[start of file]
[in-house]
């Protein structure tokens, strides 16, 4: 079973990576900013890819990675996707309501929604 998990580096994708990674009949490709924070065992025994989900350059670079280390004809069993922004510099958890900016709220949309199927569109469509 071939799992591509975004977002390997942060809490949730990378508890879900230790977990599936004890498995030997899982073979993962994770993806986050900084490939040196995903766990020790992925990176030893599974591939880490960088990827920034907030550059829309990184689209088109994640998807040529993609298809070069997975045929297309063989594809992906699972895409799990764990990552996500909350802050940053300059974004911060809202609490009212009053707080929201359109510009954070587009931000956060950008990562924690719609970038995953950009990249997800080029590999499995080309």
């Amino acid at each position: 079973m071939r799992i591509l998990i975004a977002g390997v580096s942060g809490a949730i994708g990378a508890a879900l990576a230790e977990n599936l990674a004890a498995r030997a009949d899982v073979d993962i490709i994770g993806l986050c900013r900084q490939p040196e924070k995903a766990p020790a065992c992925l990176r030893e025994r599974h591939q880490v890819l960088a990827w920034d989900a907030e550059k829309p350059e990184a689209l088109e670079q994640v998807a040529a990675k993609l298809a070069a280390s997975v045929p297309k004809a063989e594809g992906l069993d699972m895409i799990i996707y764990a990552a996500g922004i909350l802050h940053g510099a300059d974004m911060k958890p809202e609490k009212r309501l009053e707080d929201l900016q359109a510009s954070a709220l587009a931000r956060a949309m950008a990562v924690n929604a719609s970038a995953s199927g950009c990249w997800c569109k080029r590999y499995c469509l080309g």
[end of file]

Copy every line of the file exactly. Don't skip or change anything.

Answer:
[in-house]
């Protein structure tokens, strides 16, 4: 079973990576900013890819990675996707309501929604 998990580096994708990674009949490709924070065992025994989900350059670079280390004809069993922004510099958890900016709220949309199927569109469509 071939799992591509975004977002390997942060809490949730990378508890879900230790977990599936004890498995030997899982073979993962994770993806986050900084490939040196995903766990020790992925990176030893599974591939880490960088990827920034907030550059829309990184689209088109994640998807040529993609298809070069997975045929297309063989594809992906699972895409799990764990990552996500909350802050940053300059974004911060809202609490009212009053707080929201359109510009954070587009931000956060950008990562924690719609970038995953950009990249997800080029590999499995080309």
């Amino acid at each position: 079973m071939r799992i591509l998990i975004a977002g390997v580096s942060g809490a949730i994708g990378a508890a879900l990576a230790e977990n599936l990674a004890a498995r030997a009949d899982v073979d993962i490709i994770g993806l986050c900013r900084q490939p040196e924070k995903a766990p020790a065992c992925l990176r030893e025994r599974h591939q880490v890819l960088a990827w920034d989900a907030e550059k829309p350059e990184a689209l088109e670079q994640v998807a040529a990675k993609l298809a070069a280390s997975v045929p297309k004809a063989e594809g992906l069993d699972m895409i799990i996707y764990a990552a996500g922004i909350l802050h940053g510099a300059d974004m911060k958890p809202e609490k009212r309501l009053e707080d929201l900016q359109a510009s954070a709220l587009a931000r956060a949309m950008a990562v924690n929604a719609s970038a995953s199927g950009c990249w997800c569109k080029r590999y499995c469509l080309g």